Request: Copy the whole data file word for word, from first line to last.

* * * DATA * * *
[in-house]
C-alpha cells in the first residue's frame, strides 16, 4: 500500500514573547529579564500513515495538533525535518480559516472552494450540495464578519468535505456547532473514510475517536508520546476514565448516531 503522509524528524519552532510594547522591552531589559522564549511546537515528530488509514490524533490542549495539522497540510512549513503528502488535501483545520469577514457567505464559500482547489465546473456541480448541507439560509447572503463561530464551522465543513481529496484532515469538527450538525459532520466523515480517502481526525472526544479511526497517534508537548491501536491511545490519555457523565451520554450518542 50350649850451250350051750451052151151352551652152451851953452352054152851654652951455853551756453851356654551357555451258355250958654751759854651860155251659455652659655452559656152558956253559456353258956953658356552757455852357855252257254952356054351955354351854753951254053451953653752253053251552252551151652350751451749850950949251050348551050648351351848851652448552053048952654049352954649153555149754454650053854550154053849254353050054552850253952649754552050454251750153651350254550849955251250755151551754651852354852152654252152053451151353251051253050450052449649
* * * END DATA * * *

[in-house]
C-alpha cells in the first residue's frame, strides 16, 4: 500500500514573547529579564500513515495538533525535518480559516472552494450540495464578519468535505456547532473514510475517536508520546476514565448516531 503522509524528524519552532510594547522591552531589559522564549511546537515528530488509514490524533490542549495539522497540510512549513503528502488535501483545520469577514457567505464559500482547489465546473456541480448541507439560509447572503463561530464551522465543513481529496484532515469538527450538525459532520466523515480517502481526525472526544479511526497517534508537548491501536491511545490519555457523565451520554450518542 50350649850451250350051750451052151151352551652152451851953452352054152851654652951455853551756453851356654551357555451258355250958654751759854651860155251659455652659655452559656152558956253559456353258956953658356552757455852357855252257254952356054351955354351854753951254053451953653752253053251552252551151652350751451749850950949251050348551050648351351848851652448552053048952654049352954649153555149754454650053854550154053849254353050054552850253952649754552050454251750153651350254550849955251250755151551754651852354852152654252152053451151353251051253050450052449649